If your family is Asian or if you’ve spent any time with Asian friends, you’ll know that food is a central part of the family dynamic. Some might even call it… dominating. Can you relate to any of the following?

Your family vacations revolved around planning the next meal.


Photo by Abigail Wilkins

Because let’s face it: eating is the best part. Going to Vegas? Instead of buying tickets to see The Blue Man Group, you knew your time and money were better spent at the Buffet of Buffets: an epic 24-hour challenge to consume as many crab legs, pistachio gelatos and red velvet pancakes as possible. (Pro tip: Take it easy at breakfast.)

And while on vacation, you knew your priorities.


Photo by Teodora Maftei

Priority numero uno: NEVER let dad get hungry. You and your siblings have developed an X-ray sense for dad’s “hungry face.” The second his eyes start darting back and forth and his leg starts bouncing, you’ve got 15 minutes to get him seated in a 5-star, authentic Taiwanese restaurant. Max.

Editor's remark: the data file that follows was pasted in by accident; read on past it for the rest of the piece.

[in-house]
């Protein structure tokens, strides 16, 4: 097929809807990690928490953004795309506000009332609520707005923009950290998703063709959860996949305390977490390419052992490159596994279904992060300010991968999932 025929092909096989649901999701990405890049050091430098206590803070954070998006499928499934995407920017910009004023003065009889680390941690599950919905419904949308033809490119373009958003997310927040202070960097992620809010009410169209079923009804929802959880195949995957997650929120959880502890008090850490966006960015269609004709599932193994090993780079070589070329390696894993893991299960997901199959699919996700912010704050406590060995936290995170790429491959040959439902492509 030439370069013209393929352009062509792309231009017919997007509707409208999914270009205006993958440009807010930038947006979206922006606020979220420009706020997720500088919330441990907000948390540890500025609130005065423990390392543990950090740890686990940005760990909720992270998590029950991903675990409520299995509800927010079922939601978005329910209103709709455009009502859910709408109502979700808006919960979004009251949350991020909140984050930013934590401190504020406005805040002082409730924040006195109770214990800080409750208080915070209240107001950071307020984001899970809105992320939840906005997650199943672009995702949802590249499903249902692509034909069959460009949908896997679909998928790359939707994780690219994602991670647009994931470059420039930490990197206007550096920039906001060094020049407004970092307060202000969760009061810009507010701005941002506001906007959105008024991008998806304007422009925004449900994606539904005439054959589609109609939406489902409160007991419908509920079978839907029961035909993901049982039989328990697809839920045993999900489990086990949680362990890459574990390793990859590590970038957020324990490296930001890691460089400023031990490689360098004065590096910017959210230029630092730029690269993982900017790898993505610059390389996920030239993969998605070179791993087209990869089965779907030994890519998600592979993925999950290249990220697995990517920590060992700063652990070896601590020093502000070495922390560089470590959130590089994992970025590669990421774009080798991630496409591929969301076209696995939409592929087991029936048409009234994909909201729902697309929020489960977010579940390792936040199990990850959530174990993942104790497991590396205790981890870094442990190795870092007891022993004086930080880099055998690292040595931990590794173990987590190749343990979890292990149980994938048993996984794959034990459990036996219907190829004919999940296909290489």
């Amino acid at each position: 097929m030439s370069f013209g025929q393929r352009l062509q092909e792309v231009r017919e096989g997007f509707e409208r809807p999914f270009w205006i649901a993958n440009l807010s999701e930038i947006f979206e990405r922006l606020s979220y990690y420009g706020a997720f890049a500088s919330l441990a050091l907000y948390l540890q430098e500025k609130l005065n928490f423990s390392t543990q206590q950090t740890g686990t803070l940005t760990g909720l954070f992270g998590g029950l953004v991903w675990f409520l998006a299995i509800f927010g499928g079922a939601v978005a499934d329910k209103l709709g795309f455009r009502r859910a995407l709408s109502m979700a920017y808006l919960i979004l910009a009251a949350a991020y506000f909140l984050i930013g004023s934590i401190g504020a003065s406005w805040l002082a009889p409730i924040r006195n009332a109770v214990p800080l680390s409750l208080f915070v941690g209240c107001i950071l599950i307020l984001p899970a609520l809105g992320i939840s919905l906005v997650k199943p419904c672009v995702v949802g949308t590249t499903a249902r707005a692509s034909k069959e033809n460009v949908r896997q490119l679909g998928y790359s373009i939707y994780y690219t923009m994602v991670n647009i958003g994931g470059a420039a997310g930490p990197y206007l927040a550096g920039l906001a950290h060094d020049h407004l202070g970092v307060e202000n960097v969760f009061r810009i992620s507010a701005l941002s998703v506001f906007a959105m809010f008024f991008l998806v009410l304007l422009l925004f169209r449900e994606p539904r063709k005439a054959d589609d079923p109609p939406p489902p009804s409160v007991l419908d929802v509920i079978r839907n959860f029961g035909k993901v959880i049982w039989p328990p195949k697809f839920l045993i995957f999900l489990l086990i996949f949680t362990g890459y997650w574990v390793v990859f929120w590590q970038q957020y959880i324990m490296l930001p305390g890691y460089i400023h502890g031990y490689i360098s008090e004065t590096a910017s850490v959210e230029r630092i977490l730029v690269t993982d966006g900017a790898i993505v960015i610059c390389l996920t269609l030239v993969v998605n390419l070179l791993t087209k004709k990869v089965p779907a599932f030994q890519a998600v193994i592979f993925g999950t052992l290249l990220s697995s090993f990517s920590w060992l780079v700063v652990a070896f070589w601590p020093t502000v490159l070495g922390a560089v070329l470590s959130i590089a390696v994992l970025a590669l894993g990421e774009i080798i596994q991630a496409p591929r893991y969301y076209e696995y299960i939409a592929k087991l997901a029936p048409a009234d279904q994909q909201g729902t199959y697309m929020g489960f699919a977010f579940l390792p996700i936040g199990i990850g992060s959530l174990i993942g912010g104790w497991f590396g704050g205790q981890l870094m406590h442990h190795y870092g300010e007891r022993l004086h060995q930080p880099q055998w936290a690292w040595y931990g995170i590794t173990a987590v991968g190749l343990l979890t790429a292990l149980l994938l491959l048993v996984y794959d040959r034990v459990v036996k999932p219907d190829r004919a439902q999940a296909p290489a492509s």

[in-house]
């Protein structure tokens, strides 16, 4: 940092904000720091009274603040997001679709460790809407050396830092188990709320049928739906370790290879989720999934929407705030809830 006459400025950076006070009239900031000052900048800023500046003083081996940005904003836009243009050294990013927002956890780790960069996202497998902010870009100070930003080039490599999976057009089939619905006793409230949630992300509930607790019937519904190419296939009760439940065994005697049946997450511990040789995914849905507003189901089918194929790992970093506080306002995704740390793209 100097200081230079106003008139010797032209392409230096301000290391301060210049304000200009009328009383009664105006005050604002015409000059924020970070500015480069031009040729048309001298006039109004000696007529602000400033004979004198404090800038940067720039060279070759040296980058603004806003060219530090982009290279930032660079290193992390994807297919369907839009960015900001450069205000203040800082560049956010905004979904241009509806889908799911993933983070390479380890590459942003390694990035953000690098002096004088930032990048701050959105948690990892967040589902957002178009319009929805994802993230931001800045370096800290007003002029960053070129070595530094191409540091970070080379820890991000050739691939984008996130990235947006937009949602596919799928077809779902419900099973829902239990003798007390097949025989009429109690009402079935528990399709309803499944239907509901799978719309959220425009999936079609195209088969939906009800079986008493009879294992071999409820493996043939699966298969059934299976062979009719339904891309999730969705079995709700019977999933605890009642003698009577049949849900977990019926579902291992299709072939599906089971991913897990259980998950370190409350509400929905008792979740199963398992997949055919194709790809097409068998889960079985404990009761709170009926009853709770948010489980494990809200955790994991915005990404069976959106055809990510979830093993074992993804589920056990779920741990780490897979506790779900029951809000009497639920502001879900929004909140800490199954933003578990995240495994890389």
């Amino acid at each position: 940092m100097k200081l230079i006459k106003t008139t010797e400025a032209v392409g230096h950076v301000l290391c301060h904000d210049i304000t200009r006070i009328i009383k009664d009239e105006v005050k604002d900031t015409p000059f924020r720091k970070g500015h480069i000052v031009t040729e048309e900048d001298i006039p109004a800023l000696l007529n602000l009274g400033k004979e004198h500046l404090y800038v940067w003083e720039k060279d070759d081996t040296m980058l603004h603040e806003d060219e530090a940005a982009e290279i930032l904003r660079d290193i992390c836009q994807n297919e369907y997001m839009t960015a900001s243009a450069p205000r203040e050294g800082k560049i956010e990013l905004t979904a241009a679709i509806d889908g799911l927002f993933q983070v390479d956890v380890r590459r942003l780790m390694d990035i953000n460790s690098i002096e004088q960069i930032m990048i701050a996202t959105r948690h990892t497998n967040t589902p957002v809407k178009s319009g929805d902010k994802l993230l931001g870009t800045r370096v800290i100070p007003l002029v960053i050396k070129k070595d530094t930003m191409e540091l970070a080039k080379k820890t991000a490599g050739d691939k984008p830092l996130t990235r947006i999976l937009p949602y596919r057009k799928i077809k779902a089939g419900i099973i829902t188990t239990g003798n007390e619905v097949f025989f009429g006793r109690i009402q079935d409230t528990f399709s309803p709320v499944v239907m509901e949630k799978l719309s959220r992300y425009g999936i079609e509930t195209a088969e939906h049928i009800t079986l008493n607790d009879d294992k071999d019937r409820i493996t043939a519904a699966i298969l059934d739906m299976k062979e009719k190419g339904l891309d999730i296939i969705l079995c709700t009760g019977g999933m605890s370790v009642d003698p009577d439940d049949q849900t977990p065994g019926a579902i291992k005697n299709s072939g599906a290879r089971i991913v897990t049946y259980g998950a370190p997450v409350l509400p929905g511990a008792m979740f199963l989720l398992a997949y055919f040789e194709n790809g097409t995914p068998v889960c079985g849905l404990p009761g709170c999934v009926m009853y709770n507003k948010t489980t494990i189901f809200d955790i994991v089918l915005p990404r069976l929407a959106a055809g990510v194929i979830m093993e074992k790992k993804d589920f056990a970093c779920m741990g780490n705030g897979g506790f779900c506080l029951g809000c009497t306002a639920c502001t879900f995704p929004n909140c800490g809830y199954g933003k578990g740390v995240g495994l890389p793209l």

Fighting for the bill is totally a thing.

You better polish up your mediating skills because there’s no way Uncle is letting your dad pay for dinner. Civilized conversation can quickly escalate into high-tension, dumplings-all-over-the-Lazy-Susan cat brawl as the stronger man snags the bill in a heroic leap.

Your first Thanksgiving home from college was spent entirely at the kitchen table.


Photo courtesy of seriouseats.com

Hand-pulled noodles. Homemade mango seafood curry. Remember those dishes that you “didn’t like” in high school? No such thing anymore. Stir-fried chives, get in me.

But after a few semesters, you’ve learned to recreate tastes of home.


Photo by Nancy Chen

Scarcity breeds creativity. With a sunny-side-up off the grill, tomatoes from the salad bar, soy sauce, sesame oil and brown rice, you and the d-hall microwave can reproduce fanqie chao dan with authenticity that rivals your mom’s version.

Craving Chinese food? Check out these top eats in Boston: